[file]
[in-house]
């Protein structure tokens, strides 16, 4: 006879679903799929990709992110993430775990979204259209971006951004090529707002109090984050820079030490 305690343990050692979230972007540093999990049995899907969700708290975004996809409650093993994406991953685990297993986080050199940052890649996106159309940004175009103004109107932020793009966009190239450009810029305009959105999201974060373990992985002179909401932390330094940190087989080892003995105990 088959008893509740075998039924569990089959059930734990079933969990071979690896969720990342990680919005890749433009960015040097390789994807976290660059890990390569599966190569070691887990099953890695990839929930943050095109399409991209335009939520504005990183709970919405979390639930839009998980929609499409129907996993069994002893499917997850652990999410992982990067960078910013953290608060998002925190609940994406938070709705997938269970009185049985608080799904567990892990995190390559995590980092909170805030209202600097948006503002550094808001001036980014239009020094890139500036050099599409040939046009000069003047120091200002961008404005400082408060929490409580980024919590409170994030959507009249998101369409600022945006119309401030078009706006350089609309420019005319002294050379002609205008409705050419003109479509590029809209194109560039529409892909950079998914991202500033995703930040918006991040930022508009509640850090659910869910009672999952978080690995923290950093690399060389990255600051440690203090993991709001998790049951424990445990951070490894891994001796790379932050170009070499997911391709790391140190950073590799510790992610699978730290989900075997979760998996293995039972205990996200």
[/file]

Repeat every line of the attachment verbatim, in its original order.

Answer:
[in-house]
């Protein structure tokens, strides 16, 4: 006879679903799929990709992110993430775990979204259209971006951004090529707002109090984050820079030490 305690343990050692979230972007540093999990049995899907969700708290975004996809409650093993994406991953685990297993986080050199940052890649996106159309940004175009103004109107932020793009966009190239450009810029305009959105999201974060373990992985002179909401932390330094940190087989080892003995105990 088959008893509740075998039924569990089959059930734990079933969990071979690896969720990342990680919005890749433009960015040097390789994807976290660059890990390569599966190569070691887990099953890695990839929930943050095109399409991209335009939520504005990183709970919405979390639930839009998980929609499409129907996993069994002893499917997850652990999410992982990067960078910013953290608060998002925190609940994406938070709705997938269970009185049985608080799904567990892990995190390559995590980092909170805030209202600097948006503002550094808001001036980014239009020094890139500036050099599409040939046009000069003047120091200002961008404005400082408060929490409580980024919590409170994030959507009249998101369409600022945006119309401030078009706006350089609309420019005319002294050379002609205008409705050419003109479509590029809209194109560039529409892909950079998914991202500033995703930040918006991040930022508009509640850090659910869910009672999952978080690995923290950093690399060389990255600051440690203090993991709001998790049951424990445990951070490894891994001796790379932050170009070499997911391709790391140190950073590799510790992610699978730290989900075997979760998996293995039972205990996200």